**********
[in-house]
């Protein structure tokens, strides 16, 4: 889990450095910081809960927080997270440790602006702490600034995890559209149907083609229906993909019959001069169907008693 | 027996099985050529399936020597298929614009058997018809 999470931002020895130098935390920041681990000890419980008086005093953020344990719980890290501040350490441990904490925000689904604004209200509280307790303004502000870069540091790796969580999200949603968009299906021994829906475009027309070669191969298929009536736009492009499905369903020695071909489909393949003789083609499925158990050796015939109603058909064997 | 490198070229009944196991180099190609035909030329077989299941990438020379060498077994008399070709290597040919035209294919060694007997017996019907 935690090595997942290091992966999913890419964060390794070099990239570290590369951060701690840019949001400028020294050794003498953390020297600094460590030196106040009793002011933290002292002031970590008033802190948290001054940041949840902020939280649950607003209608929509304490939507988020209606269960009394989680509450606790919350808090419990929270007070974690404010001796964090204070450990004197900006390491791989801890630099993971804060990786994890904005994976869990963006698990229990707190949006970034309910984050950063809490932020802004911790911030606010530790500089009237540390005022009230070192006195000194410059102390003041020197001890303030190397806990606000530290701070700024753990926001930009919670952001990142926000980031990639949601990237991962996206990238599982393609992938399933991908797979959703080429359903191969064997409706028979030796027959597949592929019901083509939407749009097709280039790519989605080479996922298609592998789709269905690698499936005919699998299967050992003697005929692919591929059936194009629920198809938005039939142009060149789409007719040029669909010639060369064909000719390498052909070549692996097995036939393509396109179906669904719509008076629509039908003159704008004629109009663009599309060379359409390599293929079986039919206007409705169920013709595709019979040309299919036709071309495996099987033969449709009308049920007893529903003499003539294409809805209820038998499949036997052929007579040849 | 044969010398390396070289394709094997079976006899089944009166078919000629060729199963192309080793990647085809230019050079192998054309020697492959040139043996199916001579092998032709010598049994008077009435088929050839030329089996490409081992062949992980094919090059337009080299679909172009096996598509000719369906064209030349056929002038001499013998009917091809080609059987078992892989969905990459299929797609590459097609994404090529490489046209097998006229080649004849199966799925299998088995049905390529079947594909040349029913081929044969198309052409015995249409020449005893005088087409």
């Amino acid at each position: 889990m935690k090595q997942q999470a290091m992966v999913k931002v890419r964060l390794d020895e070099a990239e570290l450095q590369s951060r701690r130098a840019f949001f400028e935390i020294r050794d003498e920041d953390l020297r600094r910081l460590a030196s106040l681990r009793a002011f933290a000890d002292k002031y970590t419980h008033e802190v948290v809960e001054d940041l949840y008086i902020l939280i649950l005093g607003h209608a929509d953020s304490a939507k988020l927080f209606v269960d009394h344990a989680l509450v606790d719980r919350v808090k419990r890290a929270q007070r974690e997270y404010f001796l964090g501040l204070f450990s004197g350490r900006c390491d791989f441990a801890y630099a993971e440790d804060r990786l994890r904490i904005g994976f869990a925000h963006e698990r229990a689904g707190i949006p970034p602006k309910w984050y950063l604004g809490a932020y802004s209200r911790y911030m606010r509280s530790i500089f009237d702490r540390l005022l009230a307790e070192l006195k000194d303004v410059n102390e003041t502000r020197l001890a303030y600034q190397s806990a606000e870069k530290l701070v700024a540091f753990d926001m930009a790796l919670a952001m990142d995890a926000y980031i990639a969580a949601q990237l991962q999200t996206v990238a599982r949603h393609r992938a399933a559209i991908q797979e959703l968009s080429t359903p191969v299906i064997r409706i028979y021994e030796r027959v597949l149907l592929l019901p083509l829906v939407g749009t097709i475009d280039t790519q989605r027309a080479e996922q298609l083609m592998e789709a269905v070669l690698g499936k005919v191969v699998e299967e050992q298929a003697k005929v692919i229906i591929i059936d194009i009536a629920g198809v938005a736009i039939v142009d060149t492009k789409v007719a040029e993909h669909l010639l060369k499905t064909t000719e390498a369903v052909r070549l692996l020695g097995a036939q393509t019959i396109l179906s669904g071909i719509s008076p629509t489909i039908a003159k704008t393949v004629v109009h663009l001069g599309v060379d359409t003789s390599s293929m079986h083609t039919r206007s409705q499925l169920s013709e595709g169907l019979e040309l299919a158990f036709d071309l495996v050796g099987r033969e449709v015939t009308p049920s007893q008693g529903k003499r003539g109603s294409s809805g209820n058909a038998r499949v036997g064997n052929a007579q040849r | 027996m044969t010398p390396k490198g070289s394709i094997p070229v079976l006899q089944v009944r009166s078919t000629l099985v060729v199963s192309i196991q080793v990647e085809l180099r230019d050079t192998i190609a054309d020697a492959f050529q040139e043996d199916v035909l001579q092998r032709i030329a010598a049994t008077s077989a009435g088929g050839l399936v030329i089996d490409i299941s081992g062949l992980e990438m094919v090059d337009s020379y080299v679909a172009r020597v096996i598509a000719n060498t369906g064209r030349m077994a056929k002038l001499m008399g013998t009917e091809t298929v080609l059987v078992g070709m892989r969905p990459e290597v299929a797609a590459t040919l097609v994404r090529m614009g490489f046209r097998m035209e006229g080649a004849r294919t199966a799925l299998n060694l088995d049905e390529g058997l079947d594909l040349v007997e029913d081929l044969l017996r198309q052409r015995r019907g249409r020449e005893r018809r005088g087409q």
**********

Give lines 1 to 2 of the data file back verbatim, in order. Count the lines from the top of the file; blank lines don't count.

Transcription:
[in-house]
């Protein structure tokens, strides 16, 4: 889990450095910081809960927080997270440790602006702490600034995890559209149907083609229906993909019959001069169907008693 | 027996099985050529399936020597298929614009058997018809 999470931002020895130098935390920041681990000890419980008086005093953020344990719980890290501040350490441990904490925000689904604004209200509280307790303004502000870069540091790796969580999200949603968009299906021994829906475009027309070669191969298929009536736009492009499905369903020695071909489909393949003789083609499925158990050796015939109603058909064997 | 490198070229009944196991180099190609035909030329077989299941990438020379060498077994008399070709290597040919035209294919060694007997017996019907 935690090595997942290091992966999913890419964060390794070099990239570290590369951060701690840019949001400028020294050794003498953390020297600094460590030196106040009793002011933290002292002031970590008033802190948290001054940041949840902020939280649950607003209608929509304490939507988020209606269960009394989680509450606790919350808090419990929270007070974690404010001796964090204070450990004197900006390491791989801890630099993971804060990786994890904005994976869990963006698990229990707190949006970034309910984050950063809490932020802004911790911030606010530790500089009237540390005022009230070192006195000194410059102390003041020197001890303030190397806990606000530290701070700024753990926001930009919670952001990142926000980031990639949601990237991962996206990238599982393609992938399933991908797979959703080429359903191969064997409706028979030796027959597949592929019901083509939407749009097709280039790519989605080479996922298609592998789709269905690698499936005919699998299967050992003697005929692919591929059936194009629920198809938005039939142009060149789409007719040029669909010639060369064909000719390498052909070549692996097995036939393509396109179906669904719509008076629509039908003159704008004629109009663009599309060379359409390599293929079986039919206007409705169920013709595709019979040309299919036709071309495996099987033969449709009308049920007893529903003499003539294409809805209820038998499949036997052929007579040849 | 044969010398390396070289394709094997079976006899089944009166078919000629060729199963192309080793990647085809230019050079192998054309020697492959040139043996199916001579092998032709010598049994008077009435088929050839030329089996490409081992062949992980094919090059337009080299679909172009096996598509000719369906064209030349056929002038001499013998009917091809080609059987078992892989969905990459299929797609590459097609994404090529490489046209097998006229080649004849199966799925299998088995049905390529079947594909040349029913081929044969198309052409015995249409020449005893005088087409």